The path to participatory freedom: Depersonalizing power

Cruz, Loren (2009). "The path to participatory freedom: Depersonalizing power" Paper presented at the 6th annual conference of the HDCA, 10-12 September 2009, Lima, Peru.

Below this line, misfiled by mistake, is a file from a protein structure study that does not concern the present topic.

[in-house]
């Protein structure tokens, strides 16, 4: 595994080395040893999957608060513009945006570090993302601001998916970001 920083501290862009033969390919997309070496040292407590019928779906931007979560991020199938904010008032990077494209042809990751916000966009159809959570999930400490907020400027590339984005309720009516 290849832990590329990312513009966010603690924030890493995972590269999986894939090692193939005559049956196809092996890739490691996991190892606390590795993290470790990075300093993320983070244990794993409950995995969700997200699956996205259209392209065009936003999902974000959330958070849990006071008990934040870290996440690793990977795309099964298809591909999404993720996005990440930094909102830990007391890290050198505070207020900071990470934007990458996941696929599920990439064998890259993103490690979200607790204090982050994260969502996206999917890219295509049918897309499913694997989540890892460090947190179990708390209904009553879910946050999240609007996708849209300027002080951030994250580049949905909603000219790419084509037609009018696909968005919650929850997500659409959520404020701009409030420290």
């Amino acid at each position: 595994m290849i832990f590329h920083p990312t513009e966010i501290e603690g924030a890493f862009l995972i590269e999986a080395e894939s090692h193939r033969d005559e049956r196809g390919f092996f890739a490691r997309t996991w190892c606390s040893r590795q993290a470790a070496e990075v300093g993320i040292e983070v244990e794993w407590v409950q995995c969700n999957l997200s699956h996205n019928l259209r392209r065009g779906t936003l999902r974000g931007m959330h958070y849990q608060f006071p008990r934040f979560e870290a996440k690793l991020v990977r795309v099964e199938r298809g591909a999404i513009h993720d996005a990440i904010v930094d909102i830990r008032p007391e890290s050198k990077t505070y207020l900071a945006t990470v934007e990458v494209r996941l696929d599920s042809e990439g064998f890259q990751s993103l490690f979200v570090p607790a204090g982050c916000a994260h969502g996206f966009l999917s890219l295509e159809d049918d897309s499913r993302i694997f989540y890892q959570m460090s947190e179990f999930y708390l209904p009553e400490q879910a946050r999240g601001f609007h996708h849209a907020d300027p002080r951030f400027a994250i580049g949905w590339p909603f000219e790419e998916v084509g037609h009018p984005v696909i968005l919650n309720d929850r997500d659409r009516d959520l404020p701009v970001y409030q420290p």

“Governments produced by elections may be inefficient, corrupt, short-sighted, irresponsible, dominated by especial interests, and incapable of adopting policies demanded by the public good. These qualities make such governments undesirable but they do not make them undemocratic.”1 These qualities make such governments polyarchies2 - regimes incompletely democratized- whose power structures need to be improved through the enhancement of institutions within each State with the aim of protecting human dignity and overcoming un-freedoms. There is a special need to strengthen institutions and render them independent from elected governors that claim to be legitimate based on the suffrage of the majority3, since this has an impact on what citizens can positively achieve 4. For these measures to become operative, the power of the State must not be concentrated in the population‘s representatives: power must not be personalized. Furthermore, the State has made it possible to overcome the “solitary, poor, nasty, brutish and short”5 kind of life that people used to live. Men do not have access to their rights without a State that guarantees them, hence “to weaken or to destroy the State [is] to threaten the future of the human race.”6 Nevertheless, currently not only do our States need to survive or to remain strong and “fulfill the mandate given”7 to them, but they also need to improve their governance, to avoid the abuses towards the population, and to enhance living standards for society so people can have the standard of living they aspire to. In this sense, difficult as it might be, the State must acknowledge the responsibility entrusted to it to make those who are invisible visibles8. While the State holds the power of command, it is also obliged to obey its mandate.
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